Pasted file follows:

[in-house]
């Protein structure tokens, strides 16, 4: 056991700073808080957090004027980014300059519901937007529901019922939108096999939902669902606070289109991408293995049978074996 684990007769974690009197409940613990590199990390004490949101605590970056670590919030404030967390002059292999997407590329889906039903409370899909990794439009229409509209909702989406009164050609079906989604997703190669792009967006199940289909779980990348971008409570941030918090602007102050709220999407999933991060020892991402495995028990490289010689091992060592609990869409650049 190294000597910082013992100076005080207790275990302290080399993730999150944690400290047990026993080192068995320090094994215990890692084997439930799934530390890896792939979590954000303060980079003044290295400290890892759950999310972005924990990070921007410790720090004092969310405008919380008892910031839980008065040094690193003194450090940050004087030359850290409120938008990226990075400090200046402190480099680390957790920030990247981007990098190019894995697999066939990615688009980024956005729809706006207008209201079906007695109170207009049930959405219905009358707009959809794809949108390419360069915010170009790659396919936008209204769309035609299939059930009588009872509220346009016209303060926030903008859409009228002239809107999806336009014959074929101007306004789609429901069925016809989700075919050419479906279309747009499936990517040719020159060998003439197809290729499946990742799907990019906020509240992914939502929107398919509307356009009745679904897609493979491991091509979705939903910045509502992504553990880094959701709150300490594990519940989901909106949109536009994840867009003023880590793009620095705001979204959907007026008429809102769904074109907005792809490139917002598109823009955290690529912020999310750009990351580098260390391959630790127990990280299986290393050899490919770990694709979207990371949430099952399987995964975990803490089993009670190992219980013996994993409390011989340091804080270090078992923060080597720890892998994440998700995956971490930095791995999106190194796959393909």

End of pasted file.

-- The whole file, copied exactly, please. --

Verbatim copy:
[in-house]
């Protein structure tokens, strides 16, 4: 056991700073808080957090004027980014300059519901937007529901019922939108096999939902669902606070289109991408293995049978074996 684990007769974690009197409940613990590199990390004490949101605590970056670590919030404030967390002059292999997407590329889906039903409370899909990794439009229409509209909702989406009164050609079906989604997703190669792009967006199940289909779980990348971008409570941030918090602007102050709220999407999933991060020892991402495995028990490289010689091992060592609990869409650049 190294000597910082013992100076005080207790275990302290080399993730999150944690400290047990026993080192068995320090094994215990890692084997439930799934530390890896792939979590954000303060980079003044290295400290890892759950999310972005924990990070921007410790720090004092969310405008919380008892910031839980008065040094690193003194450090940050004087030359850290409120938008990226990075400090200046402190480099680390957790920030990247981007990098190019894995697999066939990615688009980024956005729809706006207008209201079906007695109170207009049930959405219905009358707009959809794809949108390419360069915010170009790659396919936008209204769309035609299939059930009588009872509220346009016209303060926030903008859409009228002239809107999806336009014959074929101007306004789609429901069925016809989700075919050419479906279309747009499936990517040719020159060998003439197809290729499946990742799907990019906020509240992914939502929107398919509307356009009745679904897609493979491991091509979705939903910045509502992504553990880094959701709150300490594990519940989901909106949109536009994840867009003023880590793009620095705001979204959907007026008429809102769904074109907005792809490139917002598109823009955290690529912020999310750009990351580098260390391959630790127990990280299986290393050899490919770990694709979207990371949430099952399987995964975990803490089993009670190992219980013996994993409390011989340091804080270090078992923060080597720890892998994440998700995956971490930095791995999106190194796959393909």